April 11 2016

As the father of two millennials, I know how obsessed this generation is with Snapchat, Instagram and every other social platform. But, it’s not just about selfies at the ballpark. Across the nation, more young people are using their smartphones as tools to fight for what they believe in.

From the #BlackLivesMatter movement, to immigration reform, to shaming corporate greed, one thing is clear: We’re in a new age of youth rising.

If young Californians are making an unprecedented investment in social change, why aren’t they taking that crucial step?

The California Endowment, which depends on deep social change to help empower struggling families, was determined to find out. We commissioned a study to better understand what issues young adults care about most and why they’re not voting. We made a point of listening most closely to young adults of color and those in traditionally underserved regions. They are most likely to fall through the cracks of a traditional Get Out the Vote campaign.

In all of the interviews and surveys conducted by our researchers, one theme was consistent: discrimination. Young people view discrimination as the pre-eminent social justice issue of our time.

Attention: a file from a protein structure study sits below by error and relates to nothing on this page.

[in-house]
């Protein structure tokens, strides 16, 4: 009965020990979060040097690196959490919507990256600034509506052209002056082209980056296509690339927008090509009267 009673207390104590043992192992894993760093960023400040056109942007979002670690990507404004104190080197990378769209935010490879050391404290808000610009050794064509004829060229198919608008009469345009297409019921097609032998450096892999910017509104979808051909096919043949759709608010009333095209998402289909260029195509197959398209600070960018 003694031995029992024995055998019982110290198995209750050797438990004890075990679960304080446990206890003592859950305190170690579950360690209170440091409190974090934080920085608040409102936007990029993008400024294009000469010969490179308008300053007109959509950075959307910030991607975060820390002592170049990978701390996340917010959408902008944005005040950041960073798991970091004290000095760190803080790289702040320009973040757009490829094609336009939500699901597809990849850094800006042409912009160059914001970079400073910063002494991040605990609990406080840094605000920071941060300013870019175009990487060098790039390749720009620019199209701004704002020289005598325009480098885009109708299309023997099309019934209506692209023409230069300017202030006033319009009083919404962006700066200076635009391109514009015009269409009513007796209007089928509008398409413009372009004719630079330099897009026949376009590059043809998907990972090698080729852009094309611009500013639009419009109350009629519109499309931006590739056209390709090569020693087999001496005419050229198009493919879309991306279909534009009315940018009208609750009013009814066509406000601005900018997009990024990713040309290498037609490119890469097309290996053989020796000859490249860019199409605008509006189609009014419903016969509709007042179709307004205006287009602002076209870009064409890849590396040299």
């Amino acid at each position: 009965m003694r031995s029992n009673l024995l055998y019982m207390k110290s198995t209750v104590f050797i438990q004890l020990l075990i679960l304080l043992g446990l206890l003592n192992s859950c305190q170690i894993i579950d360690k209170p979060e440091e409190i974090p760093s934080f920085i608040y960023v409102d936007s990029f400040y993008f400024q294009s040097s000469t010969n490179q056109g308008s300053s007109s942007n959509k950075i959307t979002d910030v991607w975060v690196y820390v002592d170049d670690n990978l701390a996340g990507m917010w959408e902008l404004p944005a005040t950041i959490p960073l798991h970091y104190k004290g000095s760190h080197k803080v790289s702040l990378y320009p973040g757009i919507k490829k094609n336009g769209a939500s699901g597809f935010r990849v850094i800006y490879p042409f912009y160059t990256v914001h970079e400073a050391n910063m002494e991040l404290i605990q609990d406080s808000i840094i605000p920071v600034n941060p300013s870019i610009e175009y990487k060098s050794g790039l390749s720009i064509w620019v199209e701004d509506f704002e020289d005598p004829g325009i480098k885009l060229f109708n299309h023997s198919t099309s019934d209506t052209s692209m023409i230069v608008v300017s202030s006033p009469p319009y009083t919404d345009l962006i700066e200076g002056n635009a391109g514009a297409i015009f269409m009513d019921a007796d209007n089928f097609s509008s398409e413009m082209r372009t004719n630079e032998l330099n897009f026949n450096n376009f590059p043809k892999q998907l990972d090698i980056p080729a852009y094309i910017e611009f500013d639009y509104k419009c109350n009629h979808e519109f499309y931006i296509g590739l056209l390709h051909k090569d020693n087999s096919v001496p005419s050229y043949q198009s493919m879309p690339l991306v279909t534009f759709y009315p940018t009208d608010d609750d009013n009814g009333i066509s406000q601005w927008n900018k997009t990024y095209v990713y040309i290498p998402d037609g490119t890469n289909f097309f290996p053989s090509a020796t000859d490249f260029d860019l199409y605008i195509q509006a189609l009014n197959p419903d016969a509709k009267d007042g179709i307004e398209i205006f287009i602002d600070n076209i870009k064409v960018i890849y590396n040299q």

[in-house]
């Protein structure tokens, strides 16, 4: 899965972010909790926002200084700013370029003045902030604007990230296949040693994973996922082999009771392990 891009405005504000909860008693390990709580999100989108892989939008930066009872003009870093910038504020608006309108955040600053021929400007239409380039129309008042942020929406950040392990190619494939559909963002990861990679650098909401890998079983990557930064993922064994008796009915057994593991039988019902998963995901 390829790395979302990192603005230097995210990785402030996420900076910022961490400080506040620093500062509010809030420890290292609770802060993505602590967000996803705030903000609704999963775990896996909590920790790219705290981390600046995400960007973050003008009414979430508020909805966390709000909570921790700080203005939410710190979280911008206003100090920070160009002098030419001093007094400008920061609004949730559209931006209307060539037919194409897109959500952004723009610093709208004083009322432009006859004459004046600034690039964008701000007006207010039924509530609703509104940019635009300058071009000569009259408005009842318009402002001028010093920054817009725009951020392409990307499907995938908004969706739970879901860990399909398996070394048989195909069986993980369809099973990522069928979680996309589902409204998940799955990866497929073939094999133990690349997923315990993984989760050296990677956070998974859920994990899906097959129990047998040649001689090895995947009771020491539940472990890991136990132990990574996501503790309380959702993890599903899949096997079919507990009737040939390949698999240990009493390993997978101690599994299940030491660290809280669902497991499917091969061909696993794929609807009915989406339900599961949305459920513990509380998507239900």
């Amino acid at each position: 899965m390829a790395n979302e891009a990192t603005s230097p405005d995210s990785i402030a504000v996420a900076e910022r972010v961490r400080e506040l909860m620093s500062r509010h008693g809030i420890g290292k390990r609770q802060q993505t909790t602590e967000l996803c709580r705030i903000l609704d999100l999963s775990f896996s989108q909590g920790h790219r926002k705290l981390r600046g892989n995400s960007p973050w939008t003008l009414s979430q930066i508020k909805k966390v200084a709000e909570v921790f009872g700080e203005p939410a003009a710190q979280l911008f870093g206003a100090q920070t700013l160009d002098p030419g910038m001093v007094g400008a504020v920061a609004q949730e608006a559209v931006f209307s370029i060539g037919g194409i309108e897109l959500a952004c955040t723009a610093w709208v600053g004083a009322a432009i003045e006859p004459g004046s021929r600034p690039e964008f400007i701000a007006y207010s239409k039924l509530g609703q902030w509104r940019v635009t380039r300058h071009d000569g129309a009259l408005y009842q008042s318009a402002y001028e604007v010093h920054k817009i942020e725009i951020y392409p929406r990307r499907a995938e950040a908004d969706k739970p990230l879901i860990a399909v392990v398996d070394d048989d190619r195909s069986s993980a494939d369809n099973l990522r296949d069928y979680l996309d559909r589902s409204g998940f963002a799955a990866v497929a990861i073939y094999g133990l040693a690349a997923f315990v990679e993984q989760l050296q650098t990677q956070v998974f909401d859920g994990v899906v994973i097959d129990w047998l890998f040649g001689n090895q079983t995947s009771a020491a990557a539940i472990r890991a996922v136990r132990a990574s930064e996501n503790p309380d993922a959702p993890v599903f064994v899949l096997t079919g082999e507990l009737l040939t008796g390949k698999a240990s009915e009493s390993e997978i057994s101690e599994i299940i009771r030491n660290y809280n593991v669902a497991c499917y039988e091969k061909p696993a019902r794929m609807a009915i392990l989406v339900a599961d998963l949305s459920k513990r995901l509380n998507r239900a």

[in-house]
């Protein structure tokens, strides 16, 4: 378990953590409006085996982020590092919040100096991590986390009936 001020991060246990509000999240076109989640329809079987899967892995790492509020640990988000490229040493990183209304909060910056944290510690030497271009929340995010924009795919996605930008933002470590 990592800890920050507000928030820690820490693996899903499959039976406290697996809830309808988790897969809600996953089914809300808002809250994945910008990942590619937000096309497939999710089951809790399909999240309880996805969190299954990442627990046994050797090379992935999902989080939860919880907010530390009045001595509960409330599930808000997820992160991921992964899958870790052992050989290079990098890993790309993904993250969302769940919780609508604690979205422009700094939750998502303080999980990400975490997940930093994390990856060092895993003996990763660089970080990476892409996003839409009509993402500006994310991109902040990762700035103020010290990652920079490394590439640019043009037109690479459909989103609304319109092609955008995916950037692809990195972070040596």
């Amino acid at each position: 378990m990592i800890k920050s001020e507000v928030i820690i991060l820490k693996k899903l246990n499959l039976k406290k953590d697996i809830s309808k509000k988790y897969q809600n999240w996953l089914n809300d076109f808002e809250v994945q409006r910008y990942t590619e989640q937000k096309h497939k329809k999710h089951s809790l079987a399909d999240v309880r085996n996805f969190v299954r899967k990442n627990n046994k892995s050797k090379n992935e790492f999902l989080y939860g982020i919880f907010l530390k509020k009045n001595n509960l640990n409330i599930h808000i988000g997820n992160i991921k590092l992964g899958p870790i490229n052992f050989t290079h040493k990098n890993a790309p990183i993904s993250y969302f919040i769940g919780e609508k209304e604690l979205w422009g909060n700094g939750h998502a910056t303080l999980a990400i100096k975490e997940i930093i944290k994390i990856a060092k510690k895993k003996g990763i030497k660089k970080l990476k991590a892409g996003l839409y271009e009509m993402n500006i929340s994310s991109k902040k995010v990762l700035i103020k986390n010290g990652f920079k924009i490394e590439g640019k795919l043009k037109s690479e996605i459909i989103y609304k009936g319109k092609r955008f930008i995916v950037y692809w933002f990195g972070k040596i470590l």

But it’s not only the traditional definition of “discrimination.” They are concerned about the most common consequence of discrimination: inequality.

They’re concerned about not being able to afford college.

They’re concerned about being denied access to health coverage or clean drinking water.

They’re concerned about a dearth of job opportunities for young people.

And they’re concerned about the stigma associated with mental health issues.

Simply put, they see a lack of equity and inclusion as barriers to healthy, productive lives.

The youths we heard from are demanding inclusivity and practicing solidarity. They want to be included in critical conversations affecting our communities. Click here to continue reading op-ed in its entirety on Sacbee.com.

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